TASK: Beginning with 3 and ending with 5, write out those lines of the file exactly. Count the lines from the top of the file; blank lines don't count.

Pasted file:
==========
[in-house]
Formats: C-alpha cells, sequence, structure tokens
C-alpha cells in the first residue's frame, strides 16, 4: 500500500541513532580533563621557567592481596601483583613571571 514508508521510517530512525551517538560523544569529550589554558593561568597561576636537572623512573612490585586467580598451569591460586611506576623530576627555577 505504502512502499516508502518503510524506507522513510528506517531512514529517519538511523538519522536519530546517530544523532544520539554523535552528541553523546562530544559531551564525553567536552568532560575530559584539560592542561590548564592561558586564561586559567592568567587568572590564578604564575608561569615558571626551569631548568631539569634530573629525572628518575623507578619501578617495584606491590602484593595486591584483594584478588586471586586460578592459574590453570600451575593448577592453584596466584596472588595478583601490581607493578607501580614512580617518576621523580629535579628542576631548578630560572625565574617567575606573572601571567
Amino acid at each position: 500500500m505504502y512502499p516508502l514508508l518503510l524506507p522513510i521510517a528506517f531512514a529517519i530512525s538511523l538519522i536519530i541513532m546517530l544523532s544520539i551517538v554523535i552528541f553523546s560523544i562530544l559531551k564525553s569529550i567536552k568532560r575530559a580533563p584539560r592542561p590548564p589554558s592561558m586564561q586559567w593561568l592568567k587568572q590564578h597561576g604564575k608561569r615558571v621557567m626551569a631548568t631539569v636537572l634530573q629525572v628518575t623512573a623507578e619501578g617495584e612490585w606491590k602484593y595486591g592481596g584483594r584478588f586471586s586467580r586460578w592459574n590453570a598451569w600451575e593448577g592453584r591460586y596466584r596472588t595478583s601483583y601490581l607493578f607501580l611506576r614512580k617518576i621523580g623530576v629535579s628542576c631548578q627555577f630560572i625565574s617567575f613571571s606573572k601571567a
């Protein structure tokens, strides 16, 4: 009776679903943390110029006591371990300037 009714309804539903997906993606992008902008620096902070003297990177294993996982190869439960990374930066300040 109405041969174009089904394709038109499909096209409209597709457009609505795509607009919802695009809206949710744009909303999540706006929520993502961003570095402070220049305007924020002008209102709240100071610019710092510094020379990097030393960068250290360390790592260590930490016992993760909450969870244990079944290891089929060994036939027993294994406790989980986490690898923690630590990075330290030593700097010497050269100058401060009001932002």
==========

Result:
C-alpha cells in the first residue's frame, strides 16, 4: 500500500541513532580533563621557567592481596601483583613571571 514508508521510517530512525551517538560523544569529550589554558593561568597561576636537572623512573612490585586467580598451569591460586611506576623530576627555577 505504502512502499516508502518503510524506507522513510528506517531512514529517519538511523538519522536519530546517530544523532544520539554523535552528541553523546562530544559531551564525553567536552568532560575530559584539560592542561590548564592561558586564561586559567592568567587568572590564578604564575608561569615558571626551569631548568631539569634530573629525572628518575623507578619501578617495584606491590602484593595486591584483594584478588586471586586460578592459574590453570600451575593448577592453584596466584596472588595478583601490581607493578607501580614512580617518576621523580629535579628542576631548578630560572625565574617567575606573572601571567
Amino acid at each position: 500500500m505504502y512502499p516508502l514508508l518503510l524506507p522513510i521510517a528506517f531512514a529517519i530512525s538511523l538519522i536519530i541513532m546517530l544523532s544520539i551517538v554523535i552528541f553523546s560523544i562530544l559531551k564525553s569529550i567536552k568532560r575530559a580533563p584539560r592542561p590548564p589554558s592561558m586564561q586559567w593561568l592568567k587568572q590564578h597561576g604564575k608561569r615558571v621557567m626551569a631548568t631539569v636537572l634530573q629525572v628518575t623512573a623507578e619501578g617495584e612490585w606491590k602484593y595486591g592481596g584483594r584478588f586471586s586467580r586460578w592459574n590453570a598451569w600451575e593448577g592453584r591460586y596466584r596472588t595478583s601483583y601490581l607493578f607501580l611506576r614512580k617518576i621523580g623530576v629535579s628542576c631548578q627555577f630560572i625565574s617567575f613571571s606573572k601571567a
């Protein structure tokens, strides 16, 4: 009776679903943390110029006591371990300037 009714309804539903997906993606992008902008620096902070003297990177294993996982190869439960990374930066300040 109405041969174009089904394709038109499909096209409209597709457009609505795509607009919802695009809206949710744009909303999540706006929520993502961003570095402070220049305007924020002008209102709240100071610019710092510094020379990097030393960068250290360390790592260590930490016992993760909450969870244990079944290891089929060994036939027993294994406790989980986490690898923690630590990075330290030593700097010497050269100058401060009001932002």